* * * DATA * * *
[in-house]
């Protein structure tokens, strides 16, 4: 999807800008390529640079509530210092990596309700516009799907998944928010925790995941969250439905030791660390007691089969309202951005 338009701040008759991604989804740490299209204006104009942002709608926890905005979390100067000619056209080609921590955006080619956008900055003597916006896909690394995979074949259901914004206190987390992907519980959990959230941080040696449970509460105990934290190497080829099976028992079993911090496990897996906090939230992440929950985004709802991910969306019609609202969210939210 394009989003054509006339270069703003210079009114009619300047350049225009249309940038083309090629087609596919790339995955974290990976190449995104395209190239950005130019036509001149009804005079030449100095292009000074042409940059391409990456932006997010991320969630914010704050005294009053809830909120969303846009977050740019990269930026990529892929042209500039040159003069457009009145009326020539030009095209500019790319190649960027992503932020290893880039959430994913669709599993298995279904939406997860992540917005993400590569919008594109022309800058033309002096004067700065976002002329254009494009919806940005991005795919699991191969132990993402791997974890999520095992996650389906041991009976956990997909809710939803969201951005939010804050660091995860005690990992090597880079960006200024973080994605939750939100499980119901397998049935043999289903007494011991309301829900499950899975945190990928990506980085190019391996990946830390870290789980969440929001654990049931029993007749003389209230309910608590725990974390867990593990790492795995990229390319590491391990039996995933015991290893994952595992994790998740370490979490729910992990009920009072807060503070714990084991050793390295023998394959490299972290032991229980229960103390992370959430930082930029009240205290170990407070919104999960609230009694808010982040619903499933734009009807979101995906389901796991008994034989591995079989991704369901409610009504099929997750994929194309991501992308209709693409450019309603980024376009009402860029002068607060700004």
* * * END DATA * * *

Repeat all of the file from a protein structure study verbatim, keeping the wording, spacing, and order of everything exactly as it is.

[in-house]
């Protein structure tokens, strides 16, 4: 999807800008390529640079509530210092990596309700516009799907998944928010925790995941969250439905030791660390007691089969309202951005 338009701040008759991604989804740490299209204006104009942002709608926890905005979390100067000619056209080609921590955006080619956008900055003597916006896909690394995979074949259901914004206190987390992907519980959990959230941080040696449970509460105990934290190497080829099976028992079993911090496990897996906090939230992440929950985004709802991910969306019609609202969210939210 394009989003054509006339270069703003210079009114009619300047350049225009249309940038083309090629087609596919790339995955974290990976190449995104395209190239950005130019036509001149009804005079030449100095292009000074042409940059391409990456932006997010991320969630914010704050005294009053809830909120969303846009977050740019990269930026990529892929042209500039040159003069457009009145009326020539030009095209500019790319190649960027992503932020290893880039959430994913669709599993298995279904939406997860992540917005993400590569919008594109022309800058033309002096004067700065976002002329254009494009919806940005991005795919699991191969132990993402791997974890999520095992996650389906041991009976956990997909809710939803969201951005939010804050660091995860005690990992090597880079960006200024973080994605939750939100499980119901397998049935043999289903007494011991309301829900499950899975945190990928990506980085190019391996990946830390870290789980969440929001654990049931029993007749003389209230309910608590725990974390867990593990790492795995990229390319590491391990039996995933015991290893994952595992994790998740370490979490729910992990009920009072807060503070714990084991050793390295023998394959490299972290032991229980229960103390992370959430930082930029009240205290170990407070919104999960609230009694808010982040619903499933734009009807979101995906389901796991008994034989591995079989991704369901409610009504099929997750994929194309991501992308209709693409450019309603980024376009009402860029002068607060700004």